<li><a href="#results" class="h2 toc-link">Results</a></li>
    <li><a href="#Project-in-detail" class="h2 toc-link">Project in detail</a>
      <ol>
        <li><a href="#asdsadasd" class="h3 toc-link">asdsadasd</a>
          <ol>
            <li><a href="#asdasd" class="h4 toc-link">asdasd</a></li>
          </ol>
        </li>
      </ol>
    </li>
    <li><a href="#test2" class="h2 toc-link">test2</a></li>
  </ol>
</div>

With all the barebones markup in place, you are now able to style the table of contents as you wish with CSS.

In my own development this is what my own table of contents looks like (note this screenshot is from a rough proof of concept stage):

TOC example

Second option: Automate it all

If you just want to automatically generate a TOC for all your articles without having to manually set an id on each heading, there is a really quick and easy way to do this in WordPress.

In many dynamically generated TOC solutions, inevitably JavaScript may be used to add anchors dynamically. In my opinion, this is a really clunky way to manage content and not only can you run into unintentional problems with case matching especially in nested content, it does not degrade gracefully, meaning users who don’t have JS in their browser for whatever reason won’t be able to use your Table of Contents.

This is where the advantages of using WordPress can really come into play, because you can use its powerful filters to find and replace text before the page renders. This makes this method entirely PHP-based, which is great for progressive enhancement.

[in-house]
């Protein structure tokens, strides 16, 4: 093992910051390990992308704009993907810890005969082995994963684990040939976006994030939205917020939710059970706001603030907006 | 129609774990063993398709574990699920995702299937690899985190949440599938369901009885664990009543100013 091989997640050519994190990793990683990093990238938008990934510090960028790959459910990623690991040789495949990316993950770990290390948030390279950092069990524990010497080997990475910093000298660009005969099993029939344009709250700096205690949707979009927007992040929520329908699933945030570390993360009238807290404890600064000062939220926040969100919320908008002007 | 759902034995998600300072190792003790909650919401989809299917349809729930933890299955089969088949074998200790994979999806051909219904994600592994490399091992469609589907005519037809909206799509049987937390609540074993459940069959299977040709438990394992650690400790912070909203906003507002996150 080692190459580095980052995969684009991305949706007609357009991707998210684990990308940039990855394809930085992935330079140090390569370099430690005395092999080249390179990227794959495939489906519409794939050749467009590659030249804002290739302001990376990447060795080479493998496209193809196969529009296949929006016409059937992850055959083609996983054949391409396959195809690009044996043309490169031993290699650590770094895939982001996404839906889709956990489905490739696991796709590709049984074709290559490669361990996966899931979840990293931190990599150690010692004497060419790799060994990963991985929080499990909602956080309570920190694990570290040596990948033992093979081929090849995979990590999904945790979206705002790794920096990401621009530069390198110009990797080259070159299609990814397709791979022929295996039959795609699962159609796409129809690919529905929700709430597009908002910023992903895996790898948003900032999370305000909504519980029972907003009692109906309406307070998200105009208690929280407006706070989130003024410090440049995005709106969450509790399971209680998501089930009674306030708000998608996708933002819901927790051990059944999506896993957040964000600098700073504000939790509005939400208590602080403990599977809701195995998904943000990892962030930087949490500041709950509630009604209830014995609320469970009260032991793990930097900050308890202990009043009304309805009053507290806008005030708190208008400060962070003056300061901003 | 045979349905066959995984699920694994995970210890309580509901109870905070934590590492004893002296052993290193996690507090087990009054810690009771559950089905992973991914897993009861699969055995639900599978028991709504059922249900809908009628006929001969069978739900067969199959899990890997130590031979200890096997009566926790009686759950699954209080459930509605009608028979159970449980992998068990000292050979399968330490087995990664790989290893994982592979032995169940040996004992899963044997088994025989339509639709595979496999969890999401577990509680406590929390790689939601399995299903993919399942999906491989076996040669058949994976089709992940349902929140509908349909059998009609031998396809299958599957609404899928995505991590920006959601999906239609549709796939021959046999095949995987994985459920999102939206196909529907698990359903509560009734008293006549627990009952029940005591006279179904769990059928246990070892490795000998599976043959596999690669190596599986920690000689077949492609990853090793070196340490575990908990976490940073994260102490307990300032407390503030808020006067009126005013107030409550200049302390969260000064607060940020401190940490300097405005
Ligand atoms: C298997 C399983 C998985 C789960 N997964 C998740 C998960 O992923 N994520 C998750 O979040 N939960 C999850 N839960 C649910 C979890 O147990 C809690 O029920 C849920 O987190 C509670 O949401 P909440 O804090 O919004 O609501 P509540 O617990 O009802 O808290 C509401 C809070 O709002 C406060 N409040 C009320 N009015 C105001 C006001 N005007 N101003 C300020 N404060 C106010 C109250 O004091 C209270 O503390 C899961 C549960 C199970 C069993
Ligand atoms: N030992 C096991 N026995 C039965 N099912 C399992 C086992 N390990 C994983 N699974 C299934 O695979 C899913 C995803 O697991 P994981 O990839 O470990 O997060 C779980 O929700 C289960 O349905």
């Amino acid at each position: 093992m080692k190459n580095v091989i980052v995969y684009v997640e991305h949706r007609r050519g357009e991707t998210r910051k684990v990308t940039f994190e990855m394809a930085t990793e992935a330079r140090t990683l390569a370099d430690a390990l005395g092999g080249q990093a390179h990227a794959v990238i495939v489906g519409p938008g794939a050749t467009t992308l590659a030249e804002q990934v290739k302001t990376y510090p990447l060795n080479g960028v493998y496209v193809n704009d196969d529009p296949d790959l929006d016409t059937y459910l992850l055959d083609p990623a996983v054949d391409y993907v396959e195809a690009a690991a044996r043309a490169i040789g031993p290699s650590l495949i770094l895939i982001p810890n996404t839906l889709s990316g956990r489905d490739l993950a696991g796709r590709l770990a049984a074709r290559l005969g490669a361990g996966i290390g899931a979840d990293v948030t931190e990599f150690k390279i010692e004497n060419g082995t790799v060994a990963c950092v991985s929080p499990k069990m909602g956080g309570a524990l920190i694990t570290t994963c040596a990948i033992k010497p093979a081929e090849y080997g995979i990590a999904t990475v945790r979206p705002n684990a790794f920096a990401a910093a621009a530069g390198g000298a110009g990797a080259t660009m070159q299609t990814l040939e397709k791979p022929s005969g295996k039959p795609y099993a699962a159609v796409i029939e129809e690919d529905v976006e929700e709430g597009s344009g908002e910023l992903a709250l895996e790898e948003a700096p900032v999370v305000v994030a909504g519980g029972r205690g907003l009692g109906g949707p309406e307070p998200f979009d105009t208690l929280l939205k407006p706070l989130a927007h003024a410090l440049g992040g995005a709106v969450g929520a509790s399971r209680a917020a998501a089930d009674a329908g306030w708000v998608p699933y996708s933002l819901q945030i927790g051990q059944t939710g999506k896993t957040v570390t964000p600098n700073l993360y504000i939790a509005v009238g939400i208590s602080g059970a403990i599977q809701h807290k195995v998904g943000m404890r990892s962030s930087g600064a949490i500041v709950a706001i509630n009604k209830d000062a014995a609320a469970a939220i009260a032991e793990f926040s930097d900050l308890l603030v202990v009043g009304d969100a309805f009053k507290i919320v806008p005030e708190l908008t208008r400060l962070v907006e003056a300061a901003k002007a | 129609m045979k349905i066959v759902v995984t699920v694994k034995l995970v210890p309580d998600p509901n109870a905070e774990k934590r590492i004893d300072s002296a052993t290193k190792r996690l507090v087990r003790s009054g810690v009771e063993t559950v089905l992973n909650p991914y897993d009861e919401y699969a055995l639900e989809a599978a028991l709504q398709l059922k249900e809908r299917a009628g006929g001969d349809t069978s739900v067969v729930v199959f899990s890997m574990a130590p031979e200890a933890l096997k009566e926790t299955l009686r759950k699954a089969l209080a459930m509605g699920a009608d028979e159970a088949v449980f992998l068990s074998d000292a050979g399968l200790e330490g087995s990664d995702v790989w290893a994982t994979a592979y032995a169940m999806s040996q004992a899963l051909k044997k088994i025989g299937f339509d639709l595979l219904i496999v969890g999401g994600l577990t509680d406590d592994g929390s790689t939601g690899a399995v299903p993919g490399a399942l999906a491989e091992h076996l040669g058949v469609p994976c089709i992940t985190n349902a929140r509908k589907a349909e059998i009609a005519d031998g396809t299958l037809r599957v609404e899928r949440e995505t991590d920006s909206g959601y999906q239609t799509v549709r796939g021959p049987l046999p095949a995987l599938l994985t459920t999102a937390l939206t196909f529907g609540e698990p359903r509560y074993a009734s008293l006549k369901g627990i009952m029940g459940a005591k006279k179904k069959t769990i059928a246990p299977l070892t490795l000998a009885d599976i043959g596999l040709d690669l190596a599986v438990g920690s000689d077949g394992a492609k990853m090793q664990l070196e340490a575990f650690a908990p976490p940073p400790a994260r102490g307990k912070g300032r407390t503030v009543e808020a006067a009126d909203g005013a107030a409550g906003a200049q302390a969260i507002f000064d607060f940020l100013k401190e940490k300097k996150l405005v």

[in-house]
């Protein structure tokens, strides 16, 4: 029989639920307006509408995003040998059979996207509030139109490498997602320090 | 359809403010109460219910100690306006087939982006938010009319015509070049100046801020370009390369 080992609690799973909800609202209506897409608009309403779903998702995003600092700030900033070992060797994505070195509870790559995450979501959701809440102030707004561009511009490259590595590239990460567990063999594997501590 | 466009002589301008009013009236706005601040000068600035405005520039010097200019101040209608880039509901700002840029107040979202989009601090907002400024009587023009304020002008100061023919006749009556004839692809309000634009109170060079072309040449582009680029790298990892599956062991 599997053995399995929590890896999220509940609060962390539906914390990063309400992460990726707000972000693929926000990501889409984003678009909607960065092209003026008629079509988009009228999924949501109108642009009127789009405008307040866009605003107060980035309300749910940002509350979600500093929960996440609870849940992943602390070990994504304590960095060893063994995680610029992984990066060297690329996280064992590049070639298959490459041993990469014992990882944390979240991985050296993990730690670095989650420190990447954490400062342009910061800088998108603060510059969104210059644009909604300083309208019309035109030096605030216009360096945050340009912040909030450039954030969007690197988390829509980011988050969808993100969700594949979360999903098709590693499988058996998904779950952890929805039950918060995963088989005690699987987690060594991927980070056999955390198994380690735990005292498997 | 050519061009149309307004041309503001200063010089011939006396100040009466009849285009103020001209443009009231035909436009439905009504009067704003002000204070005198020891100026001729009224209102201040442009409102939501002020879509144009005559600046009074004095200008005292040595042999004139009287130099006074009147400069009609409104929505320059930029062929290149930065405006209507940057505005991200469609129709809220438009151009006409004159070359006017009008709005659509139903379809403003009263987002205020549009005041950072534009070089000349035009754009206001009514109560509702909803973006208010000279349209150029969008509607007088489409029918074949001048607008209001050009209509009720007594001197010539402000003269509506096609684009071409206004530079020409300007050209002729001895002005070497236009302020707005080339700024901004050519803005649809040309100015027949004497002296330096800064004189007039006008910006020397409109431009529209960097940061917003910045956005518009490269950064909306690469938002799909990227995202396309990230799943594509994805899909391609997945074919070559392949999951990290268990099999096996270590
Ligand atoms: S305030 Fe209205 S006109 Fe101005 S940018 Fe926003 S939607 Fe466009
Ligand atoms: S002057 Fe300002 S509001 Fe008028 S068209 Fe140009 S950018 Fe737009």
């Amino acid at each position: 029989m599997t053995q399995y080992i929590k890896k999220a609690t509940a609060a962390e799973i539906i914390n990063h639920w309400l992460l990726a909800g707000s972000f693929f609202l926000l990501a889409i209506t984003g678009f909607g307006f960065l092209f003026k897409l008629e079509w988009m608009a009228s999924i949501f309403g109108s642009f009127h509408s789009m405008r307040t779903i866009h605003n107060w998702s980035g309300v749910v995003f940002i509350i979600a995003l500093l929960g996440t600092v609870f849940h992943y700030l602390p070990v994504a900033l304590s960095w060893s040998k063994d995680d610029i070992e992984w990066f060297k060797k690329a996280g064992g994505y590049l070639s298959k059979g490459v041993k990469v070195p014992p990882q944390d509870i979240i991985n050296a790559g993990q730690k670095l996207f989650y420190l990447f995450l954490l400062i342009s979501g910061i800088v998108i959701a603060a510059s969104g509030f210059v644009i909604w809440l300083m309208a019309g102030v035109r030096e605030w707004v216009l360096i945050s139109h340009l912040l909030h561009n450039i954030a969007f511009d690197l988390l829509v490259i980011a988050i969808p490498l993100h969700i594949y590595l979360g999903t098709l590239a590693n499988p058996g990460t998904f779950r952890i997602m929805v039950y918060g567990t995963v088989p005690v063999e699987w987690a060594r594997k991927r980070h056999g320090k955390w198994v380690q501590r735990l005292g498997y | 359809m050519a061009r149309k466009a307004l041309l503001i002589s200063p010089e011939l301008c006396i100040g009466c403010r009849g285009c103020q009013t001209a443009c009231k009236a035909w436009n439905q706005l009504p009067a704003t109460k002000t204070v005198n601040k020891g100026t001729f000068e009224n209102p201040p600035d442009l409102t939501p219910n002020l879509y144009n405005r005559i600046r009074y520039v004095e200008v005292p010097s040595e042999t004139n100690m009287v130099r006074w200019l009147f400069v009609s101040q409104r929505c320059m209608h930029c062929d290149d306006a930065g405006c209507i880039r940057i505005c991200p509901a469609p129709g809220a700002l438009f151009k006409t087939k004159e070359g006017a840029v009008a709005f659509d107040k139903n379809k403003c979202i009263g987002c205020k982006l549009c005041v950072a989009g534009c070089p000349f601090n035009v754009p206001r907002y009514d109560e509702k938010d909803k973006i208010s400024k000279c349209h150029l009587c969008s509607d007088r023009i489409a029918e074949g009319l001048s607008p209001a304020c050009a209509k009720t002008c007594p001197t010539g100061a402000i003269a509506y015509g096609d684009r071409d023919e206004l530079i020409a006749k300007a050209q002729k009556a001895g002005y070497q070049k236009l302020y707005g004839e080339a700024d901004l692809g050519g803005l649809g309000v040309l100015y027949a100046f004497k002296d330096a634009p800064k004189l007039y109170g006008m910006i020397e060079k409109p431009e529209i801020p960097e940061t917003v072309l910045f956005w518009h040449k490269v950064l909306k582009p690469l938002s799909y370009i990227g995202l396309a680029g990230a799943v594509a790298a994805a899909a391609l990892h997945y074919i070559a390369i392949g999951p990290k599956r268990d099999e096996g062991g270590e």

Insert the slightly modified code below to the page template where you want the TOC to appear.

For example, single.php.

<div class="toc">
  <?php
  $content = get_the_content();
  preg_match_all('/<(h\d*)(?: id="(.*?)")?>((.*?))</',$content,$matches);
  $levels = $matches[1];
  $anchors = $matches[2];
  $headings = $matches[3];
  if ( $headings ) {
      echo '<div class="title">Table of Contents</div>';
      function collate_row($depth, $anchor, $heading) {
          $level = substr($depth, 1);
          if ( $anchor ) {
              return ["<a href='#{$anchor}' class='{$depth} toc-link'>{$heading}</a>", $level];
            } else {
              $slug = sanitize_title($heading);
              return ["<a href='#{$slug}' class='{$depth} toc-link'>{$heading}</a>", $level];
            }
      }

      $collated = array_map('collate_row', $levels, $anchors, $headings );